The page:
NEWBURYPORT — Nock Middle School students will take to the stage this evening to breathe life into some of the most beloved Disney characters of all time.
Under the direction of eighth-grade English teacher Mike Pirollo and with musical accompaniment from retired music teacher Joe Nuccio, the students will resurrect Belle, Gaston, Beast and a castle full of larger-than-life tableware for five magical performances of "Beauty and the Beast."
And in the telling, they may just prove that the once-thriving Nock Middle School theater community has been resurrected, as well, coming back with its largest-scale performance since budget cuts decimated the program in 2007.
"I've never put something on like this in 11 years of productions," Pirollo said. "How can you go small with something Disney? Everything is larger than life — the set, the props. We have two giant-sized pies the waiters carry around — it's pretty elaborate."
As in the past four years, when Pirollo and other volunteers patched together shows with the help of parents and staffers, this year's show features magical sets constructed and installed by local parents and craftsmen like Glenn Markey, Jeff Sarra and Mike Barlow, costumes hand-sewn by a team of parents and a painted backdrop created by Amesbury mural artist John Moors, who worked for a time as a designer at Universal Studios.
"We've had so many companies and businesses help us out," Pirollo said.
It's so exquisite, one wouldn't know that this year's production was chosen at the last minute, when the planned production of "The Wizard of Oz" unexpectedly fell through.
"We were actually supposed to do "The Wizard of Oz," but we had some issues with the contract," he said. "We had already done auditions and were ready to go and start rehearsing. But in actuality, it couldn't have been a better thing that happened, because these kids are really meant for these roles."
Eighth-grader Annie Kate Gross will be performing the role of Belle in the production, and the love-struck Gaston will be played by Liam O'Connell.
"He is a big sports guy who injured his leg so he couldn't do sports," Pirollo said. "He's that big, tough guy, and his sidekick LeFou (Ryan Murdock) is really funny. They're good friends in real life."
Will Mombello will play the role of Beast, supported by a cast of 89 students who will play villagers from Belle's hometown, tableware to accompany Mrs. Potts the teapot, played by Anna Moore, Lumiere the candlestick played by Jogis Vainauskas or any number of characters created especially for this performance.
"There are tons of parts for the kids," Pirollo said. "We have a seventh-grader who is a wannabe Gaston, whom we dress in the same kind of outfit. Those are all the people in the village. Then, we have all the castle people."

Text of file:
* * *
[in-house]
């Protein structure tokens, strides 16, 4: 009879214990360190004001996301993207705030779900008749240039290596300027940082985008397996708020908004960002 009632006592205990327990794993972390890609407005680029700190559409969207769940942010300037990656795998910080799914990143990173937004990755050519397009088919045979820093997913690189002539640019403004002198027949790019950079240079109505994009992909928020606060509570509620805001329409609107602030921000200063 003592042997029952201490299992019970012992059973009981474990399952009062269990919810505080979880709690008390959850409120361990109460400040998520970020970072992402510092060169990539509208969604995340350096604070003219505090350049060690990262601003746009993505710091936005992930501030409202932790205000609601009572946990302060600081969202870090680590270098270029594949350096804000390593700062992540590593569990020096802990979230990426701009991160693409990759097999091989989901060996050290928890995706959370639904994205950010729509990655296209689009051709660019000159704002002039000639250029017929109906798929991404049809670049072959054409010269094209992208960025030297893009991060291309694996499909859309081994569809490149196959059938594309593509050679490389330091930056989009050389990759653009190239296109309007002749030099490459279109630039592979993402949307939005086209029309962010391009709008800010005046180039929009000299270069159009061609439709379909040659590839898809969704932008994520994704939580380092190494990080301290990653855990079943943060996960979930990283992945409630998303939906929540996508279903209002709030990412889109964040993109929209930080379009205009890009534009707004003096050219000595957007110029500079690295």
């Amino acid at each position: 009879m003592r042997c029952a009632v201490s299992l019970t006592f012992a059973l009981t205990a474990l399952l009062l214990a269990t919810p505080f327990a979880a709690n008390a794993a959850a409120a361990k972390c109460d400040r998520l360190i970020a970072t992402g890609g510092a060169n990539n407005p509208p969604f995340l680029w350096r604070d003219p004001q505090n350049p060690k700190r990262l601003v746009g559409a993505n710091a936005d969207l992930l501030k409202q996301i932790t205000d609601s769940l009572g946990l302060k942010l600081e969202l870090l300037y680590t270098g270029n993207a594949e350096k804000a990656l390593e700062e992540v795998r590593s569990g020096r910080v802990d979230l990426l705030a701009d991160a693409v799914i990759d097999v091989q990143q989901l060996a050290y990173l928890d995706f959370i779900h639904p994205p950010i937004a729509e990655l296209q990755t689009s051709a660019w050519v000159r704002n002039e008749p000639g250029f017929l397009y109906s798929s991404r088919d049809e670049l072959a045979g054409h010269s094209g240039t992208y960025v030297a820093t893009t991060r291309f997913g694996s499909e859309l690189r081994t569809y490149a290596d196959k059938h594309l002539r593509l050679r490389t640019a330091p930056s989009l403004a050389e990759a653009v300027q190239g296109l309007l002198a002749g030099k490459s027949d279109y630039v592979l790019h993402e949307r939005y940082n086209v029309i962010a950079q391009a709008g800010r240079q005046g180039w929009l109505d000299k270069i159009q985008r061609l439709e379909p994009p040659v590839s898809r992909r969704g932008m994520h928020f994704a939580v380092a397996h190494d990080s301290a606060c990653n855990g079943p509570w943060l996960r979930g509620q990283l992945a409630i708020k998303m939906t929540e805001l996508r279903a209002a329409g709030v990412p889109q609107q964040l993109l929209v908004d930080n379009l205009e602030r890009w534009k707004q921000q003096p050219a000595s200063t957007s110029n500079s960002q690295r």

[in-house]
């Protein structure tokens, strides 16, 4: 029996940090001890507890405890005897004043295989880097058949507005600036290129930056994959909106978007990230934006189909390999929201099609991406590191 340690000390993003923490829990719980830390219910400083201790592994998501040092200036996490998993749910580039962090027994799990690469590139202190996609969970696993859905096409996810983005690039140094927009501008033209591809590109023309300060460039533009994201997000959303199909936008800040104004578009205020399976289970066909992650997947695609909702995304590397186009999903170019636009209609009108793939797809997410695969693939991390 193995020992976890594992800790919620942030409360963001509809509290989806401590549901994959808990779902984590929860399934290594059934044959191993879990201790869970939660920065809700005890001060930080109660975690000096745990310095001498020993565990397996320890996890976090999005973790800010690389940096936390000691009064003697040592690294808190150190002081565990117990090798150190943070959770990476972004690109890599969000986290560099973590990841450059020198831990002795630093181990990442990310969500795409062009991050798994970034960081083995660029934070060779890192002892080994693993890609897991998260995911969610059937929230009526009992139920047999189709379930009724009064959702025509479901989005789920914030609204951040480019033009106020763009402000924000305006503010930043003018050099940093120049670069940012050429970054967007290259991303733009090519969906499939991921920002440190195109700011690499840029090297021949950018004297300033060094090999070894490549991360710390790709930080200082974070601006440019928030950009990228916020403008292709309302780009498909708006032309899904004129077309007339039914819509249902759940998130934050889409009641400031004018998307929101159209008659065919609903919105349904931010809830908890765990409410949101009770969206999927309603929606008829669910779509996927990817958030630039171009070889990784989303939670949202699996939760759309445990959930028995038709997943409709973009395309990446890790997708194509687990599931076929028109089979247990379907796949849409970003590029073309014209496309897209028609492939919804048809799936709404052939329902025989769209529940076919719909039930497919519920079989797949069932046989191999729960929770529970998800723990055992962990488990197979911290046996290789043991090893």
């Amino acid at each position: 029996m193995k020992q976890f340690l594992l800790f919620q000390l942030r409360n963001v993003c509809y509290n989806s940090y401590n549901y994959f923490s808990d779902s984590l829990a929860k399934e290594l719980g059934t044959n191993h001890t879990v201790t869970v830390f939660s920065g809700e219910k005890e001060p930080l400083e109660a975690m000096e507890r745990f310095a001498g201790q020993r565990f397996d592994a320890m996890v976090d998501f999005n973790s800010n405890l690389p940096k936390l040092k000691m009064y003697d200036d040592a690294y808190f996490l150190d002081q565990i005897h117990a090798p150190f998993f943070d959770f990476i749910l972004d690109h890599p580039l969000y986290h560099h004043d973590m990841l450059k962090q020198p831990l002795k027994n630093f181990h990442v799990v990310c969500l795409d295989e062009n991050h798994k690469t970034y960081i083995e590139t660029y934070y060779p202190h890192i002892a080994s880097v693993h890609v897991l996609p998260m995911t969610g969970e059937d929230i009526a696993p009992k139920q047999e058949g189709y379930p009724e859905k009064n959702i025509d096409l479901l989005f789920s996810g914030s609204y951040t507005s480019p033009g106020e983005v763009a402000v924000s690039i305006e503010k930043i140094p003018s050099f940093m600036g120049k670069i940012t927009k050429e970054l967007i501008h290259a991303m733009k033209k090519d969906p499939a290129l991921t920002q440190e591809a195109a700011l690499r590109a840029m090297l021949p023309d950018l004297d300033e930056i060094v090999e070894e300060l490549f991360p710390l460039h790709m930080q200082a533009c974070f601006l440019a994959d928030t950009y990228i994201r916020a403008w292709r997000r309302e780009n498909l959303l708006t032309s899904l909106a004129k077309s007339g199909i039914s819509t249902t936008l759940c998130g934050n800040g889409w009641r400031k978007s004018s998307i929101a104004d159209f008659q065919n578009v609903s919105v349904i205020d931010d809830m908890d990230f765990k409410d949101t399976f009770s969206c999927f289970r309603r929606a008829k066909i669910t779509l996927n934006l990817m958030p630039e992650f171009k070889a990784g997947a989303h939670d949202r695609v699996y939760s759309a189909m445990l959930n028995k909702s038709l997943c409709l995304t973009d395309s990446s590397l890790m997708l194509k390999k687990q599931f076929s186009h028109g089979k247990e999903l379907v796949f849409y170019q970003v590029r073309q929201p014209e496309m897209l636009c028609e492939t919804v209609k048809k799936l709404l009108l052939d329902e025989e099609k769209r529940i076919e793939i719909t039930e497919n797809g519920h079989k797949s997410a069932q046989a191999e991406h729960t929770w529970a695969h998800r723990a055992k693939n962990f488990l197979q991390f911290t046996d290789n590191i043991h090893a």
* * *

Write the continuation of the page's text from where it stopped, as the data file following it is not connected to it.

Pirollo said that 129 students originally auditioned for roles in the show, forcing him and other evaluators to make difficult choices in the interest of manageability. While some of those students will find roles in a future Nock musical, Pirollo said he was happy to be able to accommodate a number of eighth-graders in the production, some of whom are performing as leads for the first time. All in all, he said, the turnout for the show is heartening, considering the setbacks the theater department has seen in recent years.
"It's exciting," he said. "We've never had that many kids audition, so it's pretty cool. It definitely is growing. The amount of work and time that's going into the show is way bigger."
And so is the amount of help he's getting from the community and from teachers at the middle school who have experience with the theater and want the annual musicals to succeed. With help from Nuccio and Jamie Sokolowski, who will bring back the Nock chorus next year, songs like "Be our Guest" and "Tale as Old as Time" will captivate the audience, he said.
"They worked side by side," Pirollo said of the duo. "He's running the show as the piano player, and Jamie is conducting and playing an instrument. Kristin Quinn is doing the choreography."
The large-scale reproductions of dinner plates and other assorted tableware worn by the players will come compliments of a troupe of "mouseketeers" that have been helping Pirollo for years.
"This year, Lisa Rikeman headed up the costume moms and all the costumes for the castle people — plates, napkins and dishes," Pirollo said. "All those costumes have been handmade, and they're pretty elaborate, with plumes, sequins and feathers. There was a troupe of mouseketeers who have been sewing for months now. They're extremely dedicated."
For tonight's performance, which features a sold-out dinner following the show, tickets can be purchased at the door prior to the 5:30 p.m. show for $10. If you don't catch the show on opening night, there are four more to choose from, tomorrow at 7 p.m., Friday at 7 p.m., and Saturday at 2 p.m. and 7 p.m. Doors open 30 minutes prior to curtain call.